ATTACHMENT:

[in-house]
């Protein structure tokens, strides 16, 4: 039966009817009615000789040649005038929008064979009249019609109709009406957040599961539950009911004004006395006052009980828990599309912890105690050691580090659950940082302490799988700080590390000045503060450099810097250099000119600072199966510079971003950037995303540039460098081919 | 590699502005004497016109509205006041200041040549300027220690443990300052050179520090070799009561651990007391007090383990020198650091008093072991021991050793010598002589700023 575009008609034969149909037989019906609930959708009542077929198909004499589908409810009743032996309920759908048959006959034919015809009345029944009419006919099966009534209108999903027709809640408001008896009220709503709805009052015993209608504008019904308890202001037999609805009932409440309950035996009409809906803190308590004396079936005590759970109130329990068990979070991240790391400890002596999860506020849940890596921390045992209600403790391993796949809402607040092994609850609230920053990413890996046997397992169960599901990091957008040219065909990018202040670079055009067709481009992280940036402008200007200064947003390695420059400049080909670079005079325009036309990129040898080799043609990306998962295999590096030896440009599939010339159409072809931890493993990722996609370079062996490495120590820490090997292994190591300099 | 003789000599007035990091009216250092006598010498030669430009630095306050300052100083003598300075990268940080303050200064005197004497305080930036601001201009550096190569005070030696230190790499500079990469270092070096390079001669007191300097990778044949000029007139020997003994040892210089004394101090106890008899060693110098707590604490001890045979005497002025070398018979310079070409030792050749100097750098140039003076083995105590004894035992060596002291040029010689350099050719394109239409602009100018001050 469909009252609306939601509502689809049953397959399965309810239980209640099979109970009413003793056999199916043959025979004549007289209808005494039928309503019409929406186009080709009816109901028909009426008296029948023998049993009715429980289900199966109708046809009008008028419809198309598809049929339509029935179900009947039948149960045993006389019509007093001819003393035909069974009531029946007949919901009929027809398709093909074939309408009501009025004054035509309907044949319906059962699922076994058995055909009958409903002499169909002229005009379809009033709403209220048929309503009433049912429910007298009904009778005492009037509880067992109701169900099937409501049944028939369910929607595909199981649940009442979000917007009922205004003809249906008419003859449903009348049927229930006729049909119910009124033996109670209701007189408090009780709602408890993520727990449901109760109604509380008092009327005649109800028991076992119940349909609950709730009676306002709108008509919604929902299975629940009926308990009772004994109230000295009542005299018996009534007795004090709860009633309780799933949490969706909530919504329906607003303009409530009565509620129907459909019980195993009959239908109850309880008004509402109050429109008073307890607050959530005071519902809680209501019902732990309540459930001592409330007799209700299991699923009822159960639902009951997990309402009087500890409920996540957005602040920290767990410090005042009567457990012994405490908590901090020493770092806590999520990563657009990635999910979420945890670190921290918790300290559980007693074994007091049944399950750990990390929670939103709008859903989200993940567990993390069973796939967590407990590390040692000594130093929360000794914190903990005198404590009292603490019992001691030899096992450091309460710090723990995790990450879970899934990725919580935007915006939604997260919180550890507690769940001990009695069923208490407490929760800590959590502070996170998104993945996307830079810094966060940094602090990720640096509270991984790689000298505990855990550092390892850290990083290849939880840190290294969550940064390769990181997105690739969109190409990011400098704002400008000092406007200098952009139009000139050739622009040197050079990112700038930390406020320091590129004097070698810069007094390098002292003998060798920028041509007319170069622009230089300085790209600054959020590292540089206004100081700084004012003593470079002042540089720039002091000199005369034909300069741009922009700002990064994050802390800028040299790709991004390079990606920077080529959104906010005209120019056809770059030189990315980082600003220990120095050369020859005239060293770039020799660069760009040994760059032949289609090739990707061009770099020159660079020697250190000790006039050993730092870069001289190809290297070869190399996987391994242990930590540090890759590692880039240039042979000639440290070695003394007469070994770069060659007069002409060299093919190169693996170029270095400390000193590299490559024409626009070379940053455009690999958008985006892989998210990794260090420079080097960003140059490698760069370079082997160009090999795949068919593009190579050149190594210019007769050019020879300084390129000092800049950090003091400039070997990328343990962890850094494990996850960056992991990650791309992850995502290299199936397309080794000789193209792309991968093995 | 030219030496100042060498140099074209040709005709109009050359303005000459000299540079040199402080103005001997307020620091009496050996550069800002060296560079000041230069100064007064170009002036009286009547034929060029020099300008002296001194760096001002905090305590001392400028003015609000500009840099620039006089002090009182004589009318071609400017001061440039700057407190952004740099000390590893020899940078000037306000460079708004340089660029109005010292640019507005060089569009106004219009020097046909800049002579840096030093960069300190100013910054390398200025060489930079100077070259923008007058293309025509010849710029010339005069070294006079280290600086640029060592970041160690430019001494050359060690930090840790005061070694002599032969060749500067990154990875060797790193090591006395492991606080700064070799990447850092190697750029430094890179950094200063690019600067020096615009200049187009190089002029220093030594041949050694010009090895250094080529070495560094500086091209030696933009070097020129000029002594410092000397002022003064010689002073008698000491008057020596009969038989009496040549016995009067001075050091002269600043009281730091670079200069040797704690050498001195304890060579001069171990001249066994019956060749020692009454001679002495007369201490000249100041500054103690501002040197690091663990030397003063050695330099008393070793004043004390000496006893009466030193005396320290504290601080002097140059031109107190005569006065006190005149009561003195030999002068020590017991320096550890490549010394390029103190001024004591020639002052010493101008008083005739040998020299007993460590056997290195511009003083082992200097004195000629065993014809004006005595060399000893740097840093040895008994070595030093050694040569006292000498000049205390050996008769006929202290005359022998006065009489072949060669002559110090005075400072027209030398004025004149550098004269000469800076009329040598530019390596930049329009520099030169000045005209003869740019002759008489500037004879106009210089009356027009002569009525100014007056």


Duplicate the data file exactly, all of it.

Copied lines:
[in-house]
């Protein structure tokens, strides 16, 4: 039966009817009615000789040649005038929008064979009249019609109709009406957040599961539950009911004004006395006052009980828990599309912890105690050691580090659950940082302490799988700080590390000045503060450099810097250099000119600072199966510079971003950037995303540039460098081919 | 590699502005004497016109509205006041200041040549300027220690443990300052050179520090070799009561651990007391007090383990020198650091008093072991021991050793010598002589700023 575009008609034969149909037989019906609930959708009542077929198909004499589908409810009743032996309920759908048959006959034919015809009345029944009419006919099966009534209108999903027709809640408001008896009220709503709805009052015993209608504008019904308890202001037999609805009932409440309950035996009409809906803190308590004396079936005590759970109130329990068990979070991240790391400890002596999860506020849940890596921390045992209600403790391993796949809402607040092994609850609230920053990413890996046997397992169960599901990091957008040219065909990018202040670079055009067709481009992280940036402008200007200064947003390695420059400049080909670079005079325009036309990129040898080799043609990306998962295999590096030896440009599939010339159409072809931890493993990722996609370079062996490495120590820490090997292994190591300099 | 003789000599007035990091009216250092006598010498030669430009630095306050300052100083003598300075990268940080303050200064005197004497305080930036601001201009550096190569005070030696230190790499500079990469270092070096390079001669007191300097990778044949000029007139020997003994040892210089004394101090106890008899060693110098707590604490001890045979005497002025070398018979310079070409030792050749100097750098140039003076083995105590004894035992060596002291040029010689350099050719394109239409602009100018001050 469909009252609306939601509502689809049953397959399965309810239980209640099979109970009413003793056999199916043959025979004549007289209808005494039928309503019409929406186009080709009816109901028909009426008296029948023998049993009715429980289900199966109708046809009008008028419809198309598809049929339509029935179900009947039948149960045993006389019509007093001819003393035909069974009531029946007949919901009929027809398709093909074939309408009501009025004054035509309907044949319906059962699922076994058995055909009958409903002499169909002229005009379809009033709403209220048929309503009433049912429910007298009904009778005492009037509880067992109701169900099937409501049944028939369910929607595909199981649940009442979000917007009922205004003809249906008419003859449903009348049927229930006729049909119910009124033996109670209701007189408090009780709602408890993520727990449901109760109604509380008092009327005649109800028991076992119940349909609950709730009676306002709108008509919604929902299975629940009926308990009772004994109230000295009542005299018996009534007795004090709860009633309780799933949490969706909530919504329906607003303009409530009565509620129907459909019980195993009959239908109850309880008004509402109050429109008073307890607050959530005071519902809680209501019902732990309540459930001592409330007799209700299991699923009822159960639902009951997990309402009087500890409920996540957005602040920290767990410090005042009567457990012994405490908590901090020493770092806590999520990563657009990635999910979420945890670190921290918790300290559980007693074994007091049944399950750990990390929670939103709008859903989200993940567990993390069973796939967590407990590390040692000594130093929360000794914190903990005198404590009292603490019992001691030899096992450091309460710090723990995790990450879970899934990725919580935007915006939604997260919180550890507690769940001990009695069923208490407490929760800590959590502070996170998104993945996307830079810094966060940094602090990720640096509270991984790689000298505990855990550092390892850290990083290849939880840190290294969550940064390769990181997105690739969109190409990011400098704002400008000092406007200098952009139009000139050739622009040197050079990112700038930390406020320091590129004097070698810069007094390098002292003998060798920028041509007319170069622009230089300085790209600054959020590292540089206004100081700084004012003593470079002042540089720039002091000199005369034909300069741009922009700002990064994050802390800028040299790709991004390079990606920077080529959104906010005209120019056809770059030189990315980082600003220990120095050369020859005239060293770039020799660069760009040994760059032949289609090739990707061009770099020159660079020697250190000790006039050993730092870069001289190809290297070869190399996987391994242990930590540090890759590692880039240039042979000639440290070695003394007469070994770069060659007069002409060299093919190169693996170029270095400390000193590299490559024409626009070379940053455009690999958008985006892989998210990794260090420079080097960003140059490698760069370079082997160009090999795949068919593009190579050149190594210019007769050019020879300084390129000092800049950090003091400039070997990328343990962890850094494990996850960056992991990650791309992850995502290299199936397309080794000789193209792309991968093995 | 030219030496100042060498140099074209040709005709109009050359303005000459000299540079040199402080103005001997307020620091009496050996550069800002060296560079000041230069100064007064170009002036009286009547034929060029020099300008002296001194760096001002905090305590001392400028003015609000500009840099620039006089002090009182004589009318071609400017001061440039700057407190952004740099000390590893020899940078000037306000460079708004340089660029109005010292640019507005060089569009106004219009020097046909800049002579840096030093960069300190100013910054390398200025060489930079100077070259923008007058293309025509010849710029010339005069070294006079280290600086640029060592970041160690430019001494050359060690930090840790005061070694002599032969060749500067990154990875060797790193090591006395492991606080700064070799990447850092190697750029430094890179950094200063690019600067020096615009200049187009190089002029220093030594041949050694010009090895250094080529070495560094500086091209030696933009070097020129000029002594410092000397002022003064010689002073008698000491008057020596009969038989009496040549016995009067001075050091002269600043009281730091670079200069040797704690050498001195304890060579001069171990001249066994019956060749020692009454001679002495007369201490000249100041500054103690501002040197690091663990030397003063050695330099008393070793004043004390000496006893009466030193005396320290504290601080002097140059031109107190005569006065006190005149009561003195030999002068020590017991320096550890490549010394390029103190001024004591020639002052010493101008008083005739040998020299007993460590056997290195511009003083082992200097004195000629065993014809004006005595060399000893740097840093040895008994070595030093050694040569006292000498000049205390050996008769006929202290005359022998006065009489072949060669002559110090005075400072027209030398004025004149550098004269000469800076009329040598530019390596930049329009520099030169000045005209003869740019002759008489500037004879106009210089009356027009002569009525100014007056």